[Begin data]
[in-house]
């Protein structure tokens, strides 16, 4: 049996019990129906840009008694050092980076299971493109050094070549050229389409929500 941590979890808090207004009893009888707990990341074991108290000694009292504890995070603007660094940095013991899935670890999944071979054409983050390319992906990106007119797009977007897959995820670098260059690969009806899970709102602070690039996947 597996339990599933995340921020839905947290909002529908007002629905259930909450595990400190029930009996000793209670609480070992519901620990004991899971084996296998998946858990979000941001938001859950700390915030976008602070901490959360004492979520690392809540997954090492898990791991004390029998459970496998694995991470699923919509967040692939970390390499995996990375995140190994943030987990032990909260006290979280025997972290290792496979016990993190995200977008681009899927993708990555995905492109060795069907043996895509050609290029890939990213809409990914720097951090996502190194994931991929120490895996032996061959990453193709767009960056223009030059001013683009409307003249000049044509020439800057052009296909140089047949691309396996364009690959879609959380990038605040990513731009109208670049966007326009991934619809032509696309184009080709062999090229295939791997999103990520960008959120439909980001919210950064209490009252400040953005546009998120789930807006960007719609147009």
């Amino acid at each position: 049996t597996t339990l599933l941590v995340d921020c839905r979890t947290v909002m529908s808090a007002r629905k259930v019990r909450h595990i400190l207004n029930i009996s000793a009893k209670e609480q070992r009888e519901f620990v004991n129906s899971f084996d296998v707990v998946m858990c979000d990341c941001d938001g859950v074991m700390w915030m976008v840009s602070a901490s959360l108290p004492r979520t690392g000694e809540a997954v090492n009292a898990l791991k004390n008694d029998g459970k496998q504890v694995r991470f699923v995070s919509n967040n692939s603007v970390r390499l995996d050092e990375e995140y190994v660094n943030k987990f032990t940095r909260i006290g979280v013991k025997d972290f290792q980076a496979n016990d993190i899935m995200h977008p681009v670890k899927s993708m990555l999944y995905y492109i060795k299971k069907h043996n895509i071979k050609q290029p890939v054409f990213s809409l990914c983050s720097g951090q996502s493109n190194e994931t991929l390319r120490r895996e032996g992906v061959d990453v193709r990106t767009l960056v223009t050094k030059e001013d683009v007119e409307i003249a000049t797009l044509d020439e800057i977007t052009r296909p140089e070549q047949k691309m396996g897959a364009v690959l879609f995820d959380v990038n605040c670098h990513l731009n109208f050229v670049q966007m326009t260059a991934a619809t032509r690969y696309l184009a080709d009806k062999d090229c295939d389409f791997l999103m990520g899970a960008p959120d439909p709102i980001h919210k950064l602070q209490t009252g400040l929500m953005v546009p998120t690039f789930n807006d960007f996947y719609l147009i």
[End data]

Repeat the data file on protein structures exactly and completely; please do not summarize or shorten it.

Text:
[in-house]
């Protein structure tokens, strides 16, 4: 049996019990129906840009008694050092980076299971493109050094070549050229389409929500 941590979890808090207004009893009888707990990341074991108290000694009292504890995070603007660094940095013991899935670890999944071979054409983050390319992906990106007119797009977007897959995820670098260059690969009806899970709102602070690039996947 597996339990599933995340921020839905947290909002529908007002629905259930909450595990400190029930009996000793209670609480070992519901620990004991899971084996296998998946858990979000941001938001859950700390915030976008602070901490959360004492979520690392809540997954090492898990791991004390029998459970496998694995991470699923919509967040692939970390390499995996990375995140190994943030987990032990909260006290979280025997972290290792496979016990993190995200977008681009899927993708990555995905492109060795069907043996895509050609290029890939990213809409990914720097951090996502190194994931991929120490895996032996061959990453193709767009960056223009030059001013683009409307003249000049044509020439800057052009296909140089047949691309396996364009690959879609959380990038605040990513731009109208670049966007326009991934619809032509696309184009080709062999090229295939791997999103990520960008959120439909980001919210950064209490009252400040953005546009998120789930807006960007719609147009």
């Amino acid at each position: 049996t597996t339990l599933l941590v995340d921020c839905r979890t947290v909002m529908s808090a007002r629905k259930v019990r909450h595990i400190l207004n029930i009996s000793a009893k209670e609480q070992r009888e519901f620990v004991n129906s899971f084996d296998v707990v998946m858990c979000d990341c941001d938001g859950v074991m700390w915030m976008v840009s602070a901490s959360l108290p004492r979520t690392g000694e809540a997954v090492n009292a898990l791991k004390n008694d029998g459970k496998q504890v694995r991470f699923v995070s919509n967040n692939s603007v970390r390499l995996d050092e990375e995140y190994v660094n943030k987990f032990t940095r909260i006290g979280v013991k025997d972290f290792q980076a496979n016990d993190i899935m995200h977008p681009v670890k899927s993708m990555l999944y995905y492109i060795k299971k069907h043996n895509i071979k050609q290029p890939v054409f990213s809409l990914c983050s720097g951090q996502s493109n190194e994931t991929l390319r120490r895996e032996g992906v061959d990453v193709r990106t767009l960056v223009t050094k030059e001013d683009v007119e409307i003249a000049t797009l044509d020439e800057i977007t052009r296909p140089e070549q047949k691309m396996g897959a364009v690959l879609f995820d959380v990038n605040c670098h990513l731009n109208f050229v670049q966007m326009t260059a991934a619809t032509r690969y696309l184009a080709d009806k062999d090229c295939d389409f791997l999103m990520g899970a960008p959120d439909p709102i980001h919210k950064l602070q209490t009252g400040l929500m953005v546009p998120t690039f789930n807006d960007f996947y719609l147009i």